Tuesday, January 28, 2014

Open, Andre Agassi

Sadly the holiday is over, and there is one more holiday-reading-book I want to comment on; Open by Andre Agassi.


What a brilliant book! And I mean brilliant! I couldn’t put it down. I am not alone in this sentiment, with many people rating it very highly. I want to thank Jeremy and Gracie for giving it to me for Christmas, good job!

The book starts dramatically with an account of Agassi’s final dramatic match at the US Open. That chapter alone is worth the read. Then the story is told of his upbringing. I won’t go into details and spoil it for you, but it is an amazing account of a driven father, a son who hated tennis (yes, hated, he always did, even to the end), and the development of a tortured child-prodigy. As a father who has been a ‘sporting parent’ with three very talented children, I can sort of relate. I think we did a better 
job, but sometimes I am not so sure. 

The story that unfolds is one of tennis, the quest to find identity, relationships, and the nitty-gritty of real life. While he has a bit of a crack at Michael Chang especially for his “blend of egotism and religion that chafes’ him (p. 151), God is there in his story. He gives his trainer Gil a necklace which is a gold pyramid with three loops representing the Father, the Son, and the Holy Ghost (to use his words (p. 153). One of the key characters is JP introduced to him by Philly his brother who takes him to church. JP becomes a mentor, part of the Agassi team, who plays a great part of Andre Agassi’s pilgrimage. JP gives us all a real lesson on how to relate to postmodern people struggling on the journey (esp. read pp. 121–126). He walks with him and they grow together. Agassi is a kind of Johnny Cash Christian figure; tortured, struggling, and yet there is faith burning in his amazing engine.

Tennis runs through the book, but this is a book that is much much deeper than merely a recitation of sporting achievements and disappointments. It is a psychological saga. No disrespect to Richie McCaw (he is a hero of mine); it has everything his book lacked! (See my earlier blog—http://drmarkk.blogspot.co.nz/2014/01/the-open-side-richie-mccaw.html)! And I mean everything. Analysis! Deep! Psychology! Critique! Depth! Passion!

That said, as a sporting enthusiast who has had a moderate sporting career below the higher echelons, I was drawn into the sport of tennis—a game I have only dabbled in. What a game! Agassi likens it to boxing, but lonelier. On the court, it is you, a racket, a ball, and an opponent who is trying to batter you into submission. It is physically ridiculous, like the Tour De France, beyond the ability of anyone to endure. It is a brutal mind-game. Those who succeed are some really amazing athletes and people with real resilience.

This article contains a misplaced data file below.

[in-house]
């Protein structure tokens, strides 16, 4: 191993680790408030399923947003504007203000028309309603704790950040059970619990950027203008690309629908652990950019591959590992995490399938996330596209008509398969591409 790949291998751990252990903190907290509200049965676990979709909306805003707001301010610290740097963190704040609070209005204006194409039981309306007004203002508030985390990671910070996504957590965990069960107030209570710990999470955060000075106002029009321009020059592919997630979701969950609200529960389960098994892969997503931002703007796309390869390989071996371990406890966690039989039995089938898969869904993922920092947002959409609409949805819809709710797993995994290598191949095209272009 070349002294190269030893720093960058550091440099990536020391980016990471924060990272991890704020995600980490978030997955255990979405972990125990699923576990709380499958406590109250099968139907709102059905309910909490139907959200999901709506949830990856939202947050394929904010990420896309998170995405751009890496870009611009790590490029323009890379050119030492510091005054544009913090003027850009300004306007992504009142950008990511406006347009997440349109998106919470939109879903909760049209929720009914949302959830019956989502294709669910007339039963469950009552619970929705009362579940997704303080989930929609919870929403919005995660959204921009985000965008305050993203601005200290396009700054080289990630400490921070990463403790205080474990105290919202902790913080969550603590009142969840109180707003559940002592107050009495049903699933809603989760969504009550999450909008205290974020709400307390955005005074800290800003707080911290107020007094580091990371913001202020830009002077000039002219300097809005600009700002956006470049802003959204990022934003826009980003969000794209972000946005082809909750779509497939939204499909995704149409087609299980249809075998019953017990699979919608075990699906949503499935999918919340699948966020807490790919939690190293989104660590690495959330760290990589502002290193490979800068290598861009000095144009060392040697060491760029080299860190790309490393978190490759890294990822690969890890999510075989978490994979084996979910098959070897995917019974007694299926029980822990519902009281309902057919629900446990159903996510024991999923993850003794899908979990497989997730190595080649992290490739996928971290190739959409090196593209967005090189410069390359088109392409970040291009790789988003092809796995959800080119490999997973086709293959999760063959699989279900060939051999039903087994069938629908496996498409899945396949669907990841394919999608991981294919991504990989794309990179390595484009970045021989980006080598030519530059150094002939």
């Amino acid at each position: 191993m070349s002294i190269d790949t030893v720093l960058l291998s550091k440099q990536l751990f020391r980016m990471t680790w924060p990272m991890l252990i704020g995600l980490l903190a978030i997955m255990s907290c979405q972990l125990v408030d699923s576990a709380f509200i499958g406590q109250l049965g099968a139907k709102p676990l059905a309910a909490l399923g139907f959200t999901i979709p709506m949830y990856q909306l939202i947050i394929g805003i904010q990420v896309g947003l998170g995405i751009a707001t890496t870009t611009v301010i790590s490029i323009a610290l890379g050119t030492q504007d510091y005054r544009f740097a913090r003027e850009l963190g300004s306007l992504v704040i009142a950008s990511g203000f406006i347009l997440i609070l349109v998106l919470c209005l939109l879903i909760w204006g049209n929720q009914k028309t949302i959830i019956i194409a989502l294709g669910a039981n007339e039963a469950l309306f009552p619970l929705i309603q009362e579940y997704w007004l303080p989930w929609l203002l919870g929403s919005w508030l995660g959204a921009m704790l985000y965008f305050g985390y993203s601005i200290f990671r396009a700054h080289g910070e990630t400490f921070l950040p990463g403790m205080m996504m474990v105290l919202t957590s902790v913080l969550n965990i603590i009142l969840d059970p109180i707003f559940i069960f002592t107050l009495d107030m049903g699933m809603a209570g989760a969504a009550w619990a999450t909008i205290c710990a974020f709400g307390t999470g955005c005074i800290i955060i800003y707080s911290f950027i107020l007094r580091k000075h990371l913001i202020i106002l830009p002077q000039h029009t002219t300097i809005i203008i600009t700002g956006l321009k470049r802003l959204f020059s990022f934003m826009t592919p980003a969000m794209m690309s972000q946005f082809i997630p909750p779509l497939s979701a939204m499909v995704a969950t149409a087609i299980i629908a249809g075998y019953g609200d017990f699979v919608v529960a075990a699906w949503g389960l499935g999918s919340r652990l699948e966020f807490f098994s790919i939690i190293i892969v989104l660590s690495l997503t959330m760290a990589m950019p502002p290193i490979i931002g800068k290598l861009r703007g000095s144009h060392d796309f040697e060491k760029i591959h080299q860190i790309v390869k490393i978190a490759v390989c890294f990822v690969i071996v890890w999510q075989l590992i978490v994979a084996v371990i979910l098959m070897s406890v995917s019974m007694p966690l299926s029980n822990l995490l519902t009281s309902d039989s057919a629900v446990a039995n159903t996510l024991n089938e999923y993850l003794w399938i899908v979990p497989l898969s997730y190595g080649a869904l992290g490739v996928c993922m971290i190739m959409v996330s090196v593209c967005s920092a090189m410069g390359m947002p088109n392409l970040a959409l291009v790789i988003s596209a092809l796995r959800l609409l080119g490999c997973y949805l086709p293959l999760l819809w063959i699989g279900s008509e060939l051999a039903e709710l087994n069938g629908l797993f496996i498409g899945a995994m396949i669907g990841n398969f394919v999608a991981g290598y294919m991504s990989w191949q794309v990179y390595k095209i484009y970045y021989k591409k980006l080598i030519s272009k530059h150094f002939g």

After reading the book, I watched the Australian Open and felt far greater understanding of the psychology of what was going on. It made me love it more. I thought of Agassi’s book especially when watching the amazing final with Stanislas Warwinka and Rafael Nadal. What a saga! Wawrinka without a chance, supposedly! Then him dominating the first set and a bit. Rafa looking worried. The crowd stunned. Then Rafa’s back injury. Then Wawrinka’s inability to finish him off. Then his rally. Then his moment of glory. It felt like a chapter of Agassi’s book. I thought of moments in Agassi’s career as I watched the game. Tennis is indeed a microcosm of life, as is all sport.

What I loved most about this book is that it is a story of redemption, it is a ‘gospel’ story in the sense that from those broken beginnings, Agassi gets put back together and is now a great benefactor to people in need. He found his way. It also challenged me that someone can hate something and yet it is their gift, and they can find the path in it and through it. I have to say, Agassi is at the top of the list of people I would love to have a coffee and chat with! I won’t say anymore. I don’t want to ruin it if you haven’t read it. Whether you like sport or not, get it and read it. 

No comments: